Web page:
Costco releases new policy to limit toxic pesticides to protect pollinatorsCompany also increasing pollinator and people-friendly organic offerings
WASHINGTON, D.C. – Costco (NYSE: COST) has updated the breadth of its 2016 pollinator policy to encourage its suppliers of fruits, vegetables and garden plants to phase out the use of chlorpyrifos and neonicotinoids. The policy encourages suppliers to limit use of non-essential chemicals, utilize eco-friendly methods of pest and disease control and incorporate Integrated Pest Management strategies and other solutions for the use of least toxic alternatives. The retailer is also “significantly expanding” its offerings of organic products, “which in turn supports pollinator health.”
“Given the failure of our federal government to regulate the rampant use of toxic pesticides, we are encouraged by the steps Costco is taking to reduce the use of toxic pesticides in its supply chain and increase organic offerings to protect our environment, public health and pollinators,” said Tiffany Finck-Haynes, senior food futures campaigner at Friends of the Earth. “We urge Costco and other leading food retailers to require suppliers to phase out use of chlorpyrifos, neonicotinoids and other toxic pesticides throughout their supply chains and to help make organic food available to all.”
This announcement follows a multi-year campaign led by Friends of the Earth and allies urging Costco and other leading food retailers to commit to protecting pollinators and human health by phasing out toxic pesticides and increasing domestically produced organic offerings.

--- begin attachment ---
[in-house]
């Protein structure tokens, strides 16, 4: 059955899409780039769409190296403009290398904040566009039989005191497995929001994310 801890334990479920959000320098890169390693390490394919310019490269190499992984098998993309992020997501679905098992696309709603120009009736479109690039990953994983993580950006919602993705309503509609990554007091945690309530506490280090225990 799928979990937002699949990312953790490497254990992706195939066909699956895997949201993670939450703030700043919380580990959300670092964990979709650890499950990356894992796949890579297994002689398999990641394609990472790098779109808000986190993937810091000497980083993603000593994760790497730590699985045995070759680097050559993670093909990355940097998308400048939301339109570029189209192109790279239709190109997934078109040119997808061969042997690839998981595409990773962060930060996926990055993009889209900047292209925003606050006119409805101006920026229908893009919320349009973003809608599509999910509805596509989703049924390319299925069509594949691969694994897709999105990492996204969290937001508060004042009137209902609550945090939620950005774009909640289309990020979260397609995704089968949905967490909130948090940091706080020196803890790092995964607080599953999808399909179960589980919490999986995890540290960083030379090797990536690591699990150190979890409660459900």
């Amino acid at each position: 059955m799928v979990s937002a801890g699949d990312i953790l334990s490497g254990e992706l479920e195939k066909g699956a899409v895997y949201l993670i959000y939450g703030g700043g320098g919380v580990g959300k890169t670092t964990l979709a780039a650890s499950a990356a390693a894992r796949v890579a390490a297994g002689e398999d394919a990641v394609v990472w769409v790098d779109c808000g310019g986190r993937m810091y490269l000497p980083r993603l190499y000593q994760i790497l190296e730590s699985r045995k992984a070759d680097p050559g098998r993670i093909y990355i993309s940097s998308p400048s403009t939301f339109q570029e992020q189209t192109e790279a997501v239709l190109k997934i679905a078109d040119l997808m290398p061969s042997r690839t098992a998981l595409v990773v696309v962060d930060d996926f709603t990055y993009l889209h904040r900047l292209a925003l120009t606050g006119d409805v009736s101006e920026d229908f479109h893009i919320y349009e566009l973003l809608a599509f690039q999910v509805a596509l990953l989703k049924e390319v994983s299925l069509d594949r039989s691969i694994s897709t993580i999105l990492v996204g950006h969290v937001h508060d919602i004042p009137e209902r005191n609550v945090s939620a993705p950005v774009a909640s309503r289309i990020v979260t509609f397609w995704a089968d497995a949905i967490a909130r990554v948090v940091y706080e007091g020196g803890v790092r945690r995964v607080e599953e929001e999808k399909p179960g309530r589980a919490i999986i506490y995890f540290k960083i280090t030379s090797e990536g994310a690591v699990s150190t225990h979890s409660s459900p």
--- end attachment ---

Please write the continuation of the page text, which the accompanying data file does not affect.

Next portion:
A 2018 scorecard from Friends of the Earth found that most top food retailers are failing to protect bees and people from toxic pesticides. The report, “Swarming the Aisles II,” found that only Whole Foods had taken action to reduce pesticide use in its food supply chain.
Neonicotinoids, the world’s most widely used synthetic pesticides, have been implicated as a key driver of global declines of critical pollinators and species ranging from aquatic insects to birds. Despite millions of public comments, the U.S. EPA has delayed a decision on most uses of these pesticides. The European Union recently passed a ban on all outdoor uses of neonicotinoids.
Chlorpyrifos is a toxic nerve agent pesticide that threatens the survival of bees and other pollinators and can cause damage to children’s developing brains, including reduced IQ, loss of memory and attention deficit disorders, as well as acute pesticide poisoning in adults and children. Agricultural workers, their families and rural communities are particularly vulnerable. The U.S. Environmental Protection Agency was set to ban all uses of chlorpyrifos nationwide last year, but the Trump Administration reversed that decision. Yesterday, Hawaii signed a bill into law to ban chlorpyrifos.